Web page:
Consumer defense focuses on the legal remedies available for consumers in the event of a breach of their contractual obligations. Typically, these remedies are provided by courts of law and government agencies.
There is a growing belief that these remedies are insufficient to address many consumer concerns. This is based on a mismatch between the legal framework of consumer rights and the markets that have developed in this century.
The mismatch is not only a matter of justice, but also of market innovation. The Internet has provided an opportunity for a new generation of intermediaries to provide warranty and redress services to consumers in ways that were not feasible before.
These specialized services can be especially useful in a situation where the business in question is unresponsive to consumer complaints or where it is too expensive for consumers to band together to assert their rights. Intermediaries, such as SquareTrade, can supplement the warranties and redress terms provided by retailers or manufacturers by providing easy to use service that is relatively inexpensive and hassle free.
What can we do to improve consumer protection in this environment?
The primary challenge is separating meritorious claims from frivolous shakedown suits. This has a bearing on both the development of enforcement-based remedies and on consumer advocacy efforts.
For instance, a class action lawsuit brought by a class of people against a credit card company in a state in which consumers are not permitted to sue in a class action under state consumer protection laws has been successful only in very few cases. The same is true of other class actions, including class-action claims against retailers in the United States for deceptive sales practices.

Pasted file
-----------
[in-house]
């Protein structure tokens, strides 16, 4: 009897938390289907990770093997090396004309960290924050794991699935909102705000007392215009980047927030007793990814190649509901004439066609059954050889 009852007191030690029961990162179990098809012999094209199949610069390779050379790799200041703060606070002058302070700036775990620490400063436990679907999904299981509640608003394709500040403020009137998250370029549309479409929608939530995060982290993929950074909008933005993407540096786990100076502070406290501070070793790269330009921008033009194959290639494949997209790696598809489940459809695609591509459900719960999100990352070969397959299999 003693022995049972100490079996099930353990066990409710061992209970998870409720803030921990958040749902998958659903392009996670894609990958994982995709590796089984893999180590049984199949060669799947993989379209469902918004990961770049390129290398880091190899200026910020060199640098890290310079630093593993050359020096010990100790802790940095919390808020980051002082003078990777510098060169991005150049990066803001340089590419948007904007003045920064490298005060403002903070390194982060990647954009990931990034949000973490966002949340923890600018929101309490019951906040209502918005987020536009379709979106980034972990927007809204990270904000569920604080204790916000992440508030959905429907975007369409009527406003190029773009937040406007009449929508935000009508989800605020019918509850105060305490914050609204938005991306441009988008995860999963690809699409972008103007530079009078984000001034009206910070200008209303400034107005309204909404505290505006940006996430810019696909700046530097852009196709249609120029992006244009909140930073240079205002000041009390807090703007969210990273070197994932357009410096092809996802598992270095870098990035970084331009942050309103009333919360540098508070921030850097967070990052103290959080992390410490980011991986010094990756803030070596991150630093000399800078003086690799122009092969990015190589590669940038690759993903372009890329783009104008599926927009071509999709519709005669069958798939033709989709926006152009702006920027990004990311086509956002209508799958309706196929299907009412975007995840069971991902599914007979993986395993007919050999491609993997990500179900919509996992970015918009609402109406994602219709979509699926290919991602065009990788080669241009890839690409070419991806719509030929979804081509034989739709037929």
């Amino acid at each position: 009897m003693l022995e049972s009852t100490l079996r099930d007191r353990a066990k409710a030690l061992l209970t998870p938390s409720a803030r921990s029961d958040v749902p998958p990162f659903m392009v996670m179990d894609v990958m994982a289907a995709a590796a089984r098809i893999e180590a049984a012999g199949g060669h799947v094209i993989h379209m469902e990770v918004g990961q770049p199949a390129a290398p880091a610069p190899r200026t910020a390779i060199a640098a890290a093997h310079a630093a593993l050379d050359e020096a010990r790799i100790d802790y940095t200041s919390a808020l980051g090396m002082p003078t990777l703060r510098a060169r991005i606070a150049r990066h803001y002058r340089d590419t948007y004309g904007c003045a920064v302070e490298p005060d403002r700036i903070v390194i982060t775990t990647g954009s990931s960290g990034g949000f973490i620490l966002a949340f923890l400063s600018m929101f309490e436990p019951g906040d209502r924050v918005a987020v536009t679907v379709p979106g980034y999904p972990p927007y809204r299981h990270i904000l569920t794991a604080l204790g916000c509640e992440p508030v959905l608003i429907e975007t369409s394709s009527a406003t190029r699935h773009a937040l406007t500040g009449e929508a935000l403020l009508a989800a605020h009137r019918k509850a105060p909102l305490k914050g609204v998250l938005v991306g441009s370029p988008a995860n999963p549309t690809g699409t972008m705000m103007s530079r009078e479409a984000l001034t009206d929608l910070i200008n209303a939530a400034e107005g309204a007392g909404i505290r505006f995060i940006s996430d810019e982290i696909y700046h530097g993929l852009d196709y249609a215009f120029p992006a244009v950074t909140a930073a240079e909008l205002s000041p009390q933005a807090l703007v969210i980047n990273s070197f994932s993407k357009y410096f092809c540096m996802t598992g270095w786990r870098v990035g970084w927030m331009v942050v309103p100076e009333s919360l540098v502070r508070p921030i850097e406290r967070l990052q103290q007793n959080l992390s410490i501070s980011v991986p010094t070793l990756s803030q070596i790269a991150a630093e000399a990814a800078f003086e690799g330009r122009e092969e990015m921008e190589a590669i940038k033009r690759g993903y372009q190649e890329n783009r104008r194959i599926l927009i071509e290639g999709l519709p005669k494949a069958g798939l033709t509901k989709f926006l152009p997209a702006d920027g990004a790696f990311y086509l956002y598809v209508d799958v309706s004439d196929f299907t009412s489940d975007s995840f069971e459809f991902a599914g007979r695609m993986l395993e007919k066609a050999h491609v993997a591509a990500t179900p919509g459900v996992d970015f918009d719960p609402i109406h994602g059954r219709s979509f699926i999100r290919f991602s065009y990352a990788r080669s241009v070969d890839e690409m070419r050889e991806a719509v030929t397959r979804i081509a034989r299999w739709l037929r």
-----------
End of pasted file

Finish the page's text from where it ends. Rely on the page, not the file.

In addition, the threat of frivolous claims has discouraged consumers from taking the steps that would allow them to pursue their rights. In many jurisdictions, it is even illegal for consumers to file a lawsuit against a business without an attorney.
This is particularly the case in the United States, where a class action lawsuit for deceptive sales practices can cost a consumer up to $20,000 in lost profits and attorneys’ fees.
There are a number of resources for consumers to learn more about their rights, including those offered by the National Consumer Law Center (NCLC). These resources can help you protect your privacy, manage money and debt, avoid identity theft, make informed decisions, and steer clear of scams and fraudulent offers.
Some of these resources are available for free online, while others can be obtained through a membership in an organization like NCLC. You can also find free consumer law treatises and resources in our Digital Library.
Identifying the right stock for you
The most important thing to remember when looking for a consumer defensive stock is that these companies tend to be less volatile than other types of stocks and are often able to pay dividends, which can provide income in times of stock market turbulence. Unlike cyclical stocks, consumer defensive stocks are often more established companies and have a high barrier to entry, so they are usually priced at a premium. In addition, these companies have a strong brand name and reputation that can help their shares price go up in difficult economic times.